Satin Island: A Novel for the Google Generation.

I came away from this novel knowing, like the fakir of old, that I was merely touching the flank of the elephant.  So, my review, if such it is, like all reviews is limited and very subjective.  I’m reminded here of the acerbic comment of John B. Keane, the great playwright from Listowel, County Kerry, who once remarked about critics and reviewers of his plays, that, “They are like eunuchs – they see it happening each night in front of their eyes, but they can’t do it themselves”.

The chief narrator of this novel is called U.  He is an anthropologist, an ethnographer working for a nameless, faceless Corporation and he is answerable only to the almighty Peyman (sic).  As an anthropologist, U doesn’t like Corporations: “Forget family, or ethnic or religious groupings: corporations have supplanted all these as the primary structure of the modern tribe.”  U’s assorted, seemingly unconnected, ramblings, dreams, visions and hallucinations are presented to us, the reader, as learned treatise/thesis/dissertation/official report with their accompanying sections and clauses and sub-clauses.

U is a loner, he is obsessive, highly intelligent and a perfect cipher for our modern age.  He is, of course, an expert in all things IT, and is surrounded by the latest gadgetry at all times, laptops, phones, TV’s, servers.  He spends his days in the bowels of this giant Corporation, clicking and scrolling and buffering his way to new, seemingly unconnected, pieces of information, which he then gathers in dossiers for inclusion in his Great Report.  This report has been commissioned by his boss, Peyman, and the mysterious promoters of the Koob-Sassen Project.

Like many a modern protagonist before him, U’s life is narrow and relatively unexciting.  The novel has a number of recurring touchstone motifs; his only friend Petr, his workplace colleague Daniel, his lover Madison and his obsessive building of dossiers on oil slick occurrences across the globe, coupled with the strange recurring incidents of parachutists being killed when their chutes don’t open.

Despite its formal appearance and structure, the novel often reads like a dramatic monologue, a very modern stream of consciousness, akin to Joyce’s, Finnegan’s Wake.  There are long, almost Biblical-like tracts of visions, revelations, fantasies and dreams – and the ever-present references to The Great Report.  So, despite appearing like a report, what we have here is a narrator who has the skills and the training of an academic report writer who decides to cut loose and in the guise of a report, he writes a novel of substance – what we are presented with here, therefore, is a novel masquerading as a report!

In Chapter 11, U recounts a very germane anecdote, which may go far to explaining this conundrum and also the mercurial mindset of the novel’s narrator: How come this very official looking Report/Treatise/Thesis is full of dream sequences, chance meetings and sometimes barely credible events?  U tells us that in his book, Tristes Tropiques, his hero, Levi-Strauss (with a hyphen!), the famous anthropologist, speaks of having spent months with the Nambikwara tribe deep in the tropical jungle, with no prospect of an early egress, marooned by the onset of the rainy season, rivers flooded and un-navigable, all food, wine, bottled water, cigarettes consumed or traded. Then bored out of his skull, he says he fell prey to what he called “a mental disorder” that can sometimes affect anthropologists – he started to compose an epic drama on the back of the sheets of paper containing his research notes. If I could use a rather dated analogy: what U produces here is a vinyl B side – while he psyches himself to compile his Great Report, which will define his career, and be the report to beat all other reports; while he flounders in the urban jungles of Stockholm or New York or London, waiting for inspiration and motivation and for this bout of procrastination to abate and before The Big Idea for The Great Report takes hold – he gives us Satin Island!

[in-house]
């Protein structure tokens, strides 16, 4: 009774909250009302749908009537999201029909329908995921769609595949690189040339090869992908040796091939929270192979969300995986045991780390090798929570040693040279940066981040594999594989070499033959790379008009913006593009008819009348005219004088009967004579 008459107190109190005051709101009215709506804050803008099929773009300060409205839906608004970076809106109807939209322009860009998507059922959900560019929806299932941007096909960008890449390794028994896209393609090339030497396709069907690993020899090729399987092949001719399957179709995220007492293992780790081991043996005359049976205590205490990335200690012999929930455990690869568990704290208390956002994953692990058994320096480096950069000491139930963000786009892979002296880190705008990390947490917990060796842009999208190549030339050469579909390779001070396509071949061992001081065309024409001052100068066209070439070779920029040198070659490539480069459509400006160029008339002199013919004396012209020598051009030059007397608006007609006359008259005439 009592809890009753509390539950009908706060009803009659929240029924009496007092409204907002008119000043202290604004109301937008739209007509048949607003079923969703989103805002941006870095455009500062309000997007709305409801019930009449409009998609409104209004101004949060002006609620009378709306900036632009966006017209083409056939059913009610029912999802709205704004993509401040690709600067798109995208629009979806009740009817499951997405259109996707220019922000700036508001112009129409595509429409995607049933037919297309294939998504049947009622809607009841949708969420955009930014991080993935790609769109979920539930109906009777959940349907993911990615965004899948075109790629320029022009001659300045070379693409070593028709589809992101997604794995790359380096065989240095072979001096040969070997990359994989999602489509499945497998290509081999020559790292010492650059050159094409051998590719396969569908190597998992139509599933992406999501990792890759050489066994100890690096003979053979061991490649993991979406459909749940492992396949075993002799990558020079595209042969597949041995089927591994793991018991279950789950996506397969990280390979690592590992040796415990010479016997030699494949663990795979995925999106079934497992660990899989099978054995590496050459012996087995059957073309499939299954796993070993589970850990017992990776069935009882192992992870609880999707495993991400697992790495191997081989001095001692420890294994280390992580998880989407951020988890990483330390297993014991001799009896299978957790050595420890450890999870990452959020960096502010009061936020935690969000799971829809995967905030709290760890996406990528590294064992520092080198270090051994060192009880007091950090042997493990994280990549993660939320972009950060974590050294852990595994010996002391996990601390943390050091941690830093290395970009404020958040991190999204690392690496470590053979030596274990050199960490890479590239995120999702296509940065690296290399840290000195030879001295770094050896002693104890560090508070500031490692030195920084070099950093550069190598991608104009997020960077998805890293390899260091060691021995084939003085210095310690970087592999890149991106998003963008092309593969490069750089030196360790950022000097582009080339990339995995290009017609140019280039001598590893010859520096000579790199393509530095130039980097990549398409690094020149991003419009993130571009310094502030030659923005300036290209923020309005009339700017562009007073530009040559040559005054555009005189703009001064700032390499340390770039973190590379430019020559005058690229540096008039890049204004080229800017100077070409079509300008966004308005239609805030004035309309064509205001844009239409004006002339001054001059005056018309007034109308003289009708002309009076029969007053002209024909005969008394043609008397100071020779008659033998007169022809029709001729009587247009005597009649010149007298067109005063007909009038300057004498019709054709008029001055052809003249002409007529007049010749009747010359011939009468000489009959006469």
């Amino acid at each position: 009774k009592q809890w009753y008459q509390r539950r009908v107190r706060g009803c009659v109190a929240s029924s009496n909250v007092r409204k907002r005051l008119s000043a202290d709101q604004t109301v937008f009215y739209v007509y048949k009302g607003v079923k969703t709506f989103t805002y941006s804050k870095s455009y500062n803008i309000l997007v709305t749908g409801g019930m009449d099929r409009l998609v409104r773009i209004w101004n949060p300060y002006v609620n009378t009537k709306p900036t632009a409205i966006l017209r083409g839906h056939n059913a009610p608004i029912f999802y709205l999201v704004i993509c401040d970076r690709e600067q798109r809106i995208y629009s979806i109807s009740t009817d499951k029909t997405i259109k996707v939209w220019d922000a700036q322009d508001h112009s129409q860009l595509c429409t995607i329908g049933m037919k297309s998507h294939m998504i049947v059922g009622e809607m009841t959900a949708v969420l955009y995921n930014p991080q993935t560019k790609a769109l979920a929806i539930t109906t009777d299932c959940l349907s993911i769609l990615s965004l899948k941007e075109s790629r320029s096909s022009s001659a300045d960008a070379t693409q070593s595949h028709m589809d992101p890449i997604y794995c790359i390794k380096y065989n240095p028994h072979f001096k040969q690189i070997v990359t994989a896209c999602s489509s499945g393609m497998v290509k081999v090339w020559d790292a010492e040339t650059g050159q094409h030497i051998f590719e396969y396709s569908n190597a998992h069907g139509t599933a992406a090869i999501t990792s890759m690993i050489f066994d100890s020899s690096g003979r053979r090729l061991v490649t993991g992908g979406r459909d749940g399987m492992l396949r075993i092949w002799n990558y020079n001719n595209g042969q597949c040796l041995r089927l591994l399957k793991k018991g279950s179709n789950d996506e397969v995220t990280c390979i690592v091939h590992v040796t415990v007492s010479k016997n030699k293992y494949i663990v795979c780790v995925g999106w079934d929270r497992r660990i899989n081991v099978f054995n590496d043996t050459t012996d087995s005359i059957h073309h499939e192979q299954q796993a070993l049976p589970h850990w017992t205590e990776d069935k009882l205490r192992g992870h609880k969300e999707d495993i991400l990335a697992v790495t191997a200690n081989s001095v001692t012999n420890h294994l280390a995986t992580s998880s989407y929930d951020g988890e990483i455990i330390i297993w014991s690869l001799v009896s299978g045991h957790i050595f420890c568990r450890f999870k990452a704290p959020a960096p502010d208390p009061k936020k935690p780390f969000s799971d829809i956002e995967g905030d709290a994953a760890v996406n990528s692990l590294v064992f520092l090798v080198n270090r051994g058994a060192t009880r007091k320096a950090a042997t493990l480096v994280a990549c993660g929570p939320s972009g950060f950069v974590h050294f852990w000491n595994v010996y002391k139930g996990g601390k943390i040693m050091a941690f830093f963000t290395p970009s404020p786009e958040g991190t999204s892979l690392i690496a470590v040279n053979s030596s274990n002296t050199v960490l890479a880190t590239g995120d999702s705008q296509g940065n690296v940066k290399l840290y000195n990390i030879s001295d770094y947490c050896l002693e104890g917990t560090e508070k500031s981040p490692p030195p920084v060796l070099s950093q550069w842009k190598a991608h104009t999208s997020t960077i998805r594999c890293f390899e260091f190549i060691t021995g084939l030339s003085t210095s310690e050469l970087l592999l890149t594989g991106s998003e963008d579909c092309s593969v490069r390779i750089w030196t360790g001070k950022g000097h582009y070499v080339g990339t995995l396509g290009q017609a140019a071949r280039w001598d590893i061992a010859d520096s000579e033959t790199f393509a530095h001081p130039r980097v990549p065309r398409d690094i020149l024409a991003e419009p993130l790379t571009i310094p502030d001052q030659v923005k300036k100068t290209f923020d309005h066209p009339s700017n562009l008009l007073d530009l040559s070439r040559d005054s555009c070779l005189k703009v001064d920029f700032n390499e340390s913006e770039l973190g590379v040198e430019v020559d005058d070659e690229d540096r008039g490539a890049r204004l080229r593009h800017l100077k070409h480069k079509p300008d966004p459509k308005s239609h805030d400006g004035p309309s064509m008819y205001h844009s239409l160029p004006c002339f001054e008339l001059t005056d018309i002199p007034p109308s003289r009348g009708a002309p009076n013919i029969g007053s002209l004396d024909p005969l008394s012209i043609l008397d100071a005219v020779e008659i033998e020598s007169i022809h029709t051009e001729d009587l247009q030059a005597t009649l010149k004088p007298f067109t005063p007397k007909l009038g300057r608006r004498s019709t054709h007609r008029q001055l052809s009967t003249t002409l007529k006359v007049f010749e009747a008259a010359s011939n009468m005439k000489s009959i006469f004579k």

U has been patiently waiting for someone like Tom McCarthy to come along and put him under the microscope for some time now.  Who is he?  He is an urban anthropologist of the NOW, the Present, The Contemporary.  He is, like the Jesuits of old, masters of the art of discernment: he is essentially a Discerner of the Zeitgeist.  He tells us himself: “I am an anthropologist. Structure of kinship; systems of exchange, barter and gift; symbolic operation lurking on the flip side of the habitual and the banal: identifying these, prising them out and holding them up, kicking and wriggling, to the light – that’s my racket.”  He tells us that his modus operandi is to feed, “vanguard theory, almost always from the left side of the spectrum, back into the corporate machine”.  He sees his role as one of purveying cultural insight.  By this he means, ‘that we unpick the fibre of a culture, it’s weft and warp – the situation it throws up, the beliefs that underpin and nourish it – and let a client in on how they can best get traction on this fibre so that they can introduce into the weave their own fine, silken (Satin?) thread, strategically embroider or detail it with a mini-narrative, i.e. sell their product’.

U is a proponent, maybe the inventor of the term Present-Tense AnthropologyTM, “an anthropology that bathes in presence, and in nowness – bathed in it as in a deep, bubbling and nymph-saturated well”.  In Chapter 9 he goes to a conference in Frankfurt to deliver a paper, “on the anthropology of The Contemporary”.  He delivers his paper and gets an under-whelming response from those attending.  Typical of his character, he returns to his underground lair in London and in a powerful dream-like sequence delivers the paper he should have delivered in Frankfurt to great imagined acclaim – his fifteen minutes of fame?